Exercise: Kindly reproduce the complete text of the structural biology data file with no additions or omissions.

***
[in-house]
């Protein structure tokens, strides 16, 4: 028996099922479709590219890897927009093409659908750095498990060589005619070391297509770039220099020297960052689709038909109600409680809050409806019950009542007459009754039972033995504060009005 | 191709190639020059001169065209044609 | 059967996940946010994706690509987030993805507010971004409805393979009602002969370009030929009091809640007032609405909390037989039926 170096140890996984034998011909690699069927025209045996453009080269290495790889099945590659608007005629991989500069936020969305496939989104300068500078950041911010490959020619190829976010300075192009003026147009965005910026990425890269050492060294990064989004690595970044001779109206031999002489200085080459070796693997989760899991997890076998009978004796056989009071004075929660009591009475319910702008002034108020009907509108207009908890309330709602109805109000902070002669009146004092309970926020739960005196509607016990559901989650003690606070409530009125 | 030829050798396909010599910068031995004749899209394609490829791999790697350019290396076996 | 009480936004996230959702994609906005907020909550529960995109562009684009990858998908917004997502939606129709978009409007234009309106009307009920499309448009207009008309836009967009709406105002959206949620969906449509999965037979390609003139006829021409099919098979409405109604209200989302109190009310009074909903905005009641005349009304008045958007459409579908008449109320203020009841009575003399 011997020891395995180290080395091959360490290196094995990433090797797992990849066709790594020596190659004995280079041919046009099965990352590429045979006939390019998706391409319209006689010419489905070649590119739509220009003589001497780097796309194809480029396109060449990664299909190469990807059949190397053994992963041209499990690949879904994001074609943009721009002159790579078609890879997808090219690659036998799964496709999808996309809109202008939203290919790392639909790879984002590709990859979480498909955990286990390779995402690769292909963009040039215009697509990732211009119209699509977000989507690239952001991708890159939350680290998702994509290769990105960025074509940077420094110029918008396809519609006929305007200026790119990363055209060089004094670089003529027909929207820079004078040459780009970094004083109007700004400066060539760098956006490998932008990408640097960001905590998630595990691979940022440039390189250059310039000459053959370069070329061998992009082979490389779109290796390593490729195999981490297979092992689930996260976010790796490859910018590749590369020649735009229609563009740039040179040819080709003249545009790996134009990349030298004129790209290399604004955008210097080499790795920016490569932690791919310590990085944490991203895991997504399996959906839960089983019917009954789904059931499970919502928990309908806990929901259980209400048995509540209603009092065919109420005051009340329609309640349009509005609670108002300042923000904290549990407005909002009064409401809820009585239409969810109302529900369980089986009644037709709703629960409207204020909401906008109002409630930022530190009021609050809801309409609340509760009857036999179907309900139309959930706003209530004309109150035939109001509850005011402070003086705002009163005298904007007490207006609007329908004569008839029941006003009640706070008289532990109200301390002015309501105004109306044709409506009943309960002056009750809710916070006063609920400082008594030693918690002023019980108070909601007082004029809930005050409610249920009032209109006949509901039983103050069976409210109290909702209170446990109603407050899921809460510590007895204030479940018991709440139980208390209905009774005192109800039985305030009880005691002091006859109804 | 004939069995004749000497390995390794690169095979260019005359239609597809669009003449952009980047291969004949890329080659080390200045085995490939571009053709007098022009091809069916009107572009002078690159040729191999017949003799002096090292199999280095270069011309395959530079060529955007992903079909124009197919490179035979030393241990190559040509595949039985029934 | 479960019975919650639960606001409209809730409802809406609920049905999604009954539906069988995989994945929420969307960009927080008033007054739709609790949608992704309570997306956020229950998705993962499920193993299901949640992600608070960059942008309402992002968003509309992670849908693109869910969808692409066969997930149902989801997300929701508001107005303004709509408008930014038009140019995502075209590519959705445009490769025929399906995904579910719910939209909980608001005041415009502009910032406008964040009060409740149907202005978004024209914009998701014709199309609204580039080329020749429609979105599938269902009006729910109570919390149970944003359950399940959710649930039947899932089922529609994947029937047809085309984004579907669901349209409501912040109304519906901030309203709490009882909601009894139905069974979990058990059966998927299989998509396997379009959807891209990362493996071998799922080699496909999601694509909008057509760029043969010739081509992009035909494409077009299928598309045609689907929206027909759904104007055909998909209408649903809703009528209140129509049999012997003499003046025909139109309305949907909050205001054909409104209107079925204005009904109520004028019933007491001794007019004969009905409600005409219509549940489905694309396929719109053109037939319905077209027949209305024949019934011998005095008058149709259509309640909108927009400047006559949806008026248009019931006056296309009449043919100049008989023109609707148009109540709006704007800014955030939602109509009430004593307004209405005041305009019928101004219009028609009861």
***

[in-house]
């Protein structure tokens, strides 16, 4: 028996099922479709590219890897927009093409659908750095498990060589005619070391297509770039220099020297960052689709038909109600409680809050409806019950009542007459009754039972033995504060009005 | 191709190639020059001169065209044609 | 059967996940946010994706690509987030993805507010971004409805393979009602002969370009030929009091809640007032609405909390037989039926 170096140890996984034998011909690699069927025209045996453009080269290495790889099945590659608007005629991989500069936020969305496939989104300068500078950041911010490959020619190829976010300075192009003026147009965005910026990425890269050492060294990064989004690595970044001779109206031999002489200085080459070796693997989760899991997890076998009978004796056989009071004075929660009591009475319910702008002034108020009907509108207009908890309330709602109805109000902070002669009146004092309970926020739960005196509607016990559901989650003690606070409530009125 | 030829050798396909010599910068031995004749899209394609490829791999790697350019290396076996 | 009480936004996230959702994609906005907020909550529960995109562009684009990858998908917004997502939606129709978009409007234009309106009307009920499309448009207009008309836009967009709406105002959206949620969906449509999965037979390609003139006829021409099919098979409405109604209200989302109190009310009074909903905005009641005349009304008045958007459409579908008449109320203020009841009575003399 011997020891395995180290080395091959360490290196094995990433090797797992990849066709790594020596190659004995280079041919046009099965990352590429045979006939390019998706391409319209006689010419489905070649590119739509220009003589001497780097796309194809480029396109060449990664299909190469990807059949190397053994992963041209499990690949879904994001074609943009721009002159790579078609890879997808090219690659036998799964496709999808996309809109202008939203290919790392639909790879984002590709990859979480498909955990286990390779995402690769292909963009040039215009697509990732211009119209699509977000989507690239952001991708890159939350680290998702994509290769990105960025074509940077420094110029918008396809519609006929305007200026790119990363055209060089004094670089003529027909929207820079004078040459780009970094004083109007700004400066060539760098956006490998932008990408640097960001905590998630595990691979940022440039390189250059310039000459053959370069070329061998992009082979490389779109290796390593490729195999981490297979092992689930996260976010790796490859910018590749590369020649735009229609563009740039040179040819080709003249545009790996134009990349030298004129790209290399604004955008210097080499790795920016490569932690791919310590990085944490991203895991997504399996959906839960089983019917009954789904059931499970919502928990309908806990929901259980209400048995509540209603009092065919109420005051009340329609309640349009509005609670108002300042923000904290549990407005909002009064409401809820009585239409969810109302529900369980089986009644037709709703629960409207204020909401906008109002409630930022530190009021609050809801309409609340509760009857036999179907309900139309959930706003209530004309109150035939109001509850005011402070003086705002009163005298904007007490207006609007329908004569008839029941006003009640706070008289532990109200301390002015309501105004109306044709409506009943309960002056009750809710916070006063609920400082008594030693918690002023019980108070909601007082004029809930005050409610249920009032209109006949509901039983103050069976409210109290909702209170446990109603407050899921809460510590007895204030479940018991709440139980208390209905009774005192109800039985305030009880005691002091006859109804 | 004939069995004749000497390995390794690169095979260019005359239609597809669009003449952009980047291969004949890329080659080390200045085995490939571009053709007098022009091809069916009107572009002078690159040729191999017949003799002096090292199999280095270069011309395959530079060529955007992903079909124009197919490179035979030393241990190559040509595949039985029934 | 479960019975919650639960606001409209809730409802809406609920049905999604009954539906069988995989994945929420969307960009927080008033007054739709609790949608992704309570997306956020229950998705993962499920193993299901949640992600608070960059942008309402992002968003509309992670849908693109869910969808692409066969997930149902989801997300929701508001107005303004709509408008930014038009140019995502075209590519959705445009490769025929399906995904579910719910939209909980608001005041415009502009910032406008964040009060409740149907202005978004024209914009998701014709199309609204580039080329020749429609979105599938269902009006729910109570919390149970944003359950399940959710649930039947899932089922529609994947029937047809085309984004579907669901349209409501912040109304519906901030309203709490009882909601009894139905069974979990058990059966998927299989998509396997379009959807891209990362493996071998799922080699496909999601694509909008057509760029043969010739081509992009035909494409077009299928598309045609689907929206027909759904104007055909998909209408649903809703009528209140129509049999012997003499003046025909139109309305949907909050205001054909409104209107079925204005009904109520004028019933007491001794007019004969009905409600005409219509549940489905694309396929719109053109037939319905077209027949209305024949019934011998005095008058149709259509309640909108927009400047006559949806008026248009019931006056296309009449043919100049008989023109609707148009109540709006704007800014955030939602109509009430004593307004209405005041305009019928101004219009028609009861």